Silent retreats are held almost monthly. If you would like to come to one of these, please contact Shodo directly. An Intro to Zen retreat will be arranged when there are a few requests.

  • Midsummer: I will be traveling to Colorado and could arrange to be available in Colorado, northern New Mexico, and points along the way from Minnesota.

  • Late September: I will be in upstate New York and could arrange to be available.

  • October 26-28: Land care retreat – same as May

  • For Zen and farm events, see here.

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Mountains and Waters Alliance newsletter: March 12, 2018

12 Mar

We’ll begin with a few event announcements, then continue with guidance – this time, an introductory essay.

Events

Retreats in Minnesota:

May 25-28: Land care retreat – includes meditation, work as practice, dharma talks and discussions, community building.

October 26-28: Land care retreat.

To be determined: Intro to Zen retreat – a full day at the farm, or a half day in Northfield.

Silent retreats are on the calendar, not shown here.

Travel & Teaching:

April 27-29: Teaching in Columbus, Ohio.

Midsummer: I will be traveling to Colorado and could arrange to be available in Colorado, northern New Mexico, and points along the way from Minnesota.

Late September: I will be in upstate New York and could arrange to be available.

For farm events including workshops, volunteer days, and potlucks, please see the calendar.

For local Zen teaching schedule, please see the same calendar.

Guidance

We’ll begin with a few words on what Buddhist practice means, as a foundation for more later.

For me, Buddhist practice is about living as part of the earth, fully sustained and embraced in joy.

Usually we think of Buddhism as a philosophy – intellectual, disembodied – or a religion. “Religion” might actually fit, if we understand it correctly. It’s based on Latin words meaning “respect for the sacred” or “reconnecting with the gods,” and until the 1500’s religion was not separate from secular life – even in Europe.

Buddhism calls us back to the ancient or indigenous way of relating to the world and to the sacred. It asks us to let go of these ways of life and thought that have been trained into us from birth: humans as special, nature as resource, greed and hate as normal. In Buddhism, greed, hate, and the sense of separation are called the Three Poisons. They’re not natural at all, but it’s difficult to become free of them because of long training and the incessant harping of industrial civilization.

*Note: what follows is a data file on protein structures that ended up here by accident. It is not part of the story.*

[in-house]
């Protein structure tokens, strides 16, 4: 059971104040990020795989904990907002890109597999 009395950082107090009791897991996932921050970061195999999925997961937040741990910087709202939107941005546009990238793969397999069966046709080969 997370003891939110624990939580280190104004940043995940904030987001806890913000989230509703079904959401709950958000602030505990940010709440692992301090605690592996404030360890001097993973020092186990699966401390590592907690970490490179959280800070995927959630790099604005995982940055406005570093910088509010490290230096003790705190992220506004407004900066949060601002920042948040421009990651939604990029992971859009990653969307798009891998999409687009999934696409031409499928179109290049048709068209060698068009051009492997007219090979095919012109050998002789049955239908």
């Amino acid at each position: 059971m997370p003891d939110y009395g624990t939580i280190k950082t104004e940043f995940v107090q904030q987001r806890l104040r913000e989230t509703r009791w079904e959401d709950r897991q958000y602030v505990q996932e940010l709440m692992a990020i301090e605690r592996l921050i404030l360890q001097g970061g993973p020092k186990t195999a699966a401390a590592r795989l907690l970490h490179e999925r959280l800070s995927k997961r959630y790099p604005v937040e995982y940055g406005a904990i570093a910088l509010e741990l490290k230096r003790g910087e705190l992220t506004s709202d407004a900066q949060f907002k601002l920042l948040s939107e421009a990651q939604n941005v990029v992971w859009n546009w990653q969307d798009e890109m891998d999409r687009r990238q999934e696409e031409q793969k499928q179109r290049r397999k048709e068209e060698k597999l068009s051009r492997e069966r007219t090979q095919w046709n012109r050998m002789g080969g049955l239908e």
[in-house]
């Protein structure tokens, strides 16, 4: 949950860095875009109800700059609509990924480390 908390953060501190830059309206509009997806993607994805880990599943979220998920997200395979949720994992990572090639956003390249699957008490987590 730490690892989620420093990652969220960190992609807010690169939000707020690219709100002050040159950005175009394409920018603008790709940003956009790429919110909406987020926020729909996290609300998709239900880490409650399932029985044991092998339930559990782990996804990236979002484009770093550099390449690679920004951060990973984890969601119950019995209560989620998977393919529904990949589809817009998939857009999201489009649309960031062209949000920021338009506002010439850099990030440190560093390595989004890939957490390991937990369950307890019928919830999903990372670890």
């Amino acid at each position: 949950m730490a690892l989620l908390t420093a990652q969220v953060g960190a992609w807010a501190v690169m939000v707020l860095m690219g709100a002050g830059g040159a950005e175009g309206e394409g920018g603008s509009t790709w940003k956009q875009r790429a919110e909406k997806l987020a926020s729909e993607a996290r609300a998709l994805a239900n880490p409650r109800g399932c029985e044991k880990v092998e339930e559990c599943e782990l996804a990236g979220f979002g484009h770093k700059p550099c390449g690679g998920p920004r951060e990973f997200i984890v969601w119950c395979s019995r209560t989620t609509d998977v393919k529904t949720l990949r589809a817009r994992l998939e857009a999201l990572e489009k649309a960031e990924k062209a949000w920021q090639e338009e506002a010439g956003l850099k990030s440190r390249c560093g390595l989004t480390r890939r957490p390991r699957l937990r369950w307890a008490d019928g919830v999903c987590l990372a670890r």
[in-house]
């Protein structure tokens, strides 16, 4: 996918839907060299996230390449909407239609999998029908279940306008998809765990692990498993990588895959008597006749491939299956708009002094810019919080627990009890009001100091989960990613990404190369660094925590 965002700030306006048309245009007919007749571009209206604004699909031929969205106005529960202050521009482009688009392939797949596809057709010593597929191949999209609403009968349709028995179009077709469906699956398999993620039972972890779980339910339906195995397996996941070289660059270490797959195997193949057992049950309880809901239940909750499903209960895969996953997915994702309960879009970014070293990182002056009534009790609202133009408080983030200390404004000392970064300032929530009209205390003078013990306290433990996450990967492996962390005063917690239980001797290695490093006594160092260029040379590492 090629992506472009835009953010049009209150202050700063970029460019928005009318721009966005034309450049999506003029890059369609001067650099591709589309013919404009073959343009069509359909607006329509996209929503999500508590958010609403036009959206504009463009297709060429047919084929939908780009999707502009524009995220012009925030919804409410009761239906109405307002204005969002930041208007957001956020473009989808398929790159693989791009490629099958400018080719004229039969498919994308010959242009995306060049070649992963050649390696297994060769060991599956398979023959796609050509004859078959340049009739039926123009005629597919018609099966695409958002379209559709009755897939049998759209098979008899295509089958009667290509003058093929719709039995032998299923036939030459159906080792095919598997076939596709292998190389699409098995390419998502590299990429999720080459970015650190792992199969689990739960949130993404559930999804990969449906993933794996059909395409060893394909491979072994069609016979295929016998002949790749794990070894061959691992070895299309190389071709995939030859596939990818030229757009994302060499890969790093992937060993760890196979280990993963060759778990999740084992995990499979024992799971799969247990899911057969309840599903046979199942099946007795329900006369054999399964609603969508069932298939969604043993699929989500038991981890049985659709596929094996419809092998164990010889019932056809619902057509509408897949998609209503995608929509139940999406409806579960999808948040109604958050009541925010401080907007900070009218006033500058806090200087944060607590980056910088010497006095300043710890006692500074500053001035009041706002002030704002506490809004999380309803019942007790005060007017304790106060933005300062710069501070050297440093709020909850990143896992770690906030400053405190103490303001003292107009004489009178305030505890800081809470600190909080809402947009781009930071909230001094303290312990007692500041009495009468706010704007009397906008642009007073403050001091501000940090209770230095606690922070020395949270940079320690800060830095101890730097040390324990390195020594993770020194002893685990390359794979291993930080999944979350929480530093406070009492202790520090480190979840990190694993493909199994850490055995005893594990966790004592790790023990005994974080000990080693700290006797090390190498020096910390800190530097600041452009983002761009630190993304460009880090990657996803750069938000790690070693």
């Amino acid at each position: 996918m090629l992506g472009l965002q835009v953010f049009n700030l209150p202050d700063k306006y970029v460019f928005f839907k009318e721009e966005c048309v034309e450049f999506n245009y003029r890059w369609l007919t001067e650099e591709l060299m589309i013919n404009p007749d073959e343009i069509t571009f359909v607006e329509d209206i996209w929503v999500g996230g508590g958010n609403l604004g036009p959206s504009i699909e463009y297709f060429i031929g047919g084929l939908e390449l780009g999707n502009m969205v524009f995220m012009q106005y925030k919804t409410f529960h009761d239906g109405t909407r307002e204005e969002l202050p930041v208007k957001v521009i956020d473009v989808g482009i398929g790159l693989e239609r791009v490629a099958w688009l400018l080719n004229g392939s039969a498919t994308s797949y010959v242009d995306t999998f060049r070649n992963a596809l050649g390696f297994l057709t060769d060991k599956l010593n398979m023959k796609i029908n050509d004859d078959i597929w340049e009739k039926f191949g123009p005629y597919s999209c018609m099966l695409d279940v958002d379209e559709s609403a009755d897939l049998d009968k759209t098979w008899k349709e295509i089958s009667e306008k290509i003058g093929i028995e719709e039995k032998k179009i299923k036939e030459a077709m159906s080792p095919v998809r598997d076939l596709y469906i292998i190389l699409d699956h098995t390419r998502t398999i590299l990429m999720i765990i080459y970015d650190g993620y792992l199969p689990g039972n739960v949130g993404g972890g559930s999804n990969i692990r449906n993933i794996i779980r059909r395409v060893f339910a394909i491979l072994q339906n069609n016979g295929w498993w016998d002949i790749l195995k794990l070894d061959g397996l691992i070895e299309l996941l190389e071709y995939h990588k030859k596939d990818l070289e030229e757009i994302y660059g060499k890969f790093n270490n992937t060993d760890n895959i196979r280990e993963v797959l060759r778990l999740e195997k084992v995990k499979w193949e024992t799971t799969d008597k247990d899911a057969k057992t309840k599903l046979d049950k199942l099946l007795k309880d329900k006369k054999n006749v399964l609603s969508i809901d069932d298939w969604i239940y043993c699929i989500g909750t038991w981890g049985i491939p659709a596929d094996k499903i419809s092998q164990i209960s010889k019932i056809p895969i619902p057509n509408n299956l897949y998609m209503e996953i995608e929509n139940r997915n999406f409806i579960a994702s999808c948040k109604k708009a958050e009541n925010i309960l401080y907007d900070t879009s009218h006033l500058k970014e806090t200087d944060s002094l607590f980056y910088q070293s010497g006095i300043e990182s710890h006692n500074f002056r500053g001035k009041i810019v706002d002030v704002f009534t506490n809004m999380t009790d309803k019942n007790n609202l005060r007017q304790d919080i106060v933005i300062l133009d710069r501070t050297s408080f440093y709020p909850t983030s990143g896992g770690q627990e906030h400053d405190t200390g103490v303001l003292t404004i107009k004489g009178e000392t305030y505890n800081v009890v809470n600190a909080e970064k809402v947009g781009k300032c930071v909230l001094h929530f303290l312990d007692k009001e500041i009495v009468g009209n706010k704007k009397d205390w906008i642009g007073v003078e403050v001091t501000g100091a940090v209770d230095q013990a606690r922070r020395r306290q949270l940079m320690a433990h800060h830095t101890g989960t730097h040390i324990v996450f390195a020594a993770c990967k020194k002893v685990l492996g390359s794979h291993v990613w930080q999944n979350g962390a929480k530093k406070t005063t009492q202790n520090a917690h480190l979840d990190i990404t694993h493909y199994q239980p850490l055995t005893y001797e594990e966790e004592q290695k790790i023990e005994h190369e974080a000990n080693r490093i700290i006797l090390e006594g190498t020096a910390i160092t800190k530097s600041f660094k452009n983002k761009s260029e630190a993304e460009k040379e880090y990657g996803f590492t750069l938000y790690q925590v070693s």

The way Life actually works is that each one of us is created by everything around us, past and present, and we in turn give life to everything else, present and future. We are a speck on the wave of Life, never lonely while in a way profoundly alone.

Knowing this is freedom. We can drop our burdens, whether those burdens are saving the planet or making a successful career. Life takes care of itself. Our job as individuals is to respond to the movement of Life in and around us. This requires dropping ingrained beliefs, which is why Buddhist practice can be arduous: before we can respond to Life we must be able to see/hear/feel it. Fortunately, even a glimpse is enlivening and energizing, and glimpses are common.

This way is joyful. Its hope is not the hope that something will change, but hope that embraces things as they are, joins with them enthusiastically, and responds in kind, with gratitude, creating resiliency without expectation.

This way is open to anyone who wants it.

Buddhist women’s conference

30 Jul

Dear Friends,

The Sakyadhita Conference was over a month ago. Please forgive my silence. I’ve been sick, during and after the conference and also in a deep transition state. I will just write a little now.

The conference was an immersion in the varieties of Buddhist women – particularly the many kinds of nuns. Those of us in Japanese traditions, wearing black and having wide lifestyle choices, were very few. I made friends with a wide range of nuns who lived with full vows – celibacy, wearing robes all the time, living monastically, depending on gifts for food and shelter any day. Just one example: a woman from Australia, in the Tibetan lineage, who was raising money to support children in India – and wouldn’t think of taking any of the donations to support herself. She had lived at a homeless shelter, in a van, on a beach, and was currently on her mother’s couch. So she’s raising money to start a monastery so Western monastics in Australia will be able to live the full monastic life.

Meeting these women, it didn’t seem like the vows took anything from them at all – but liberated them to fully live out the Dharma, each in her own particular way. That’s probably an extreme oversimplification.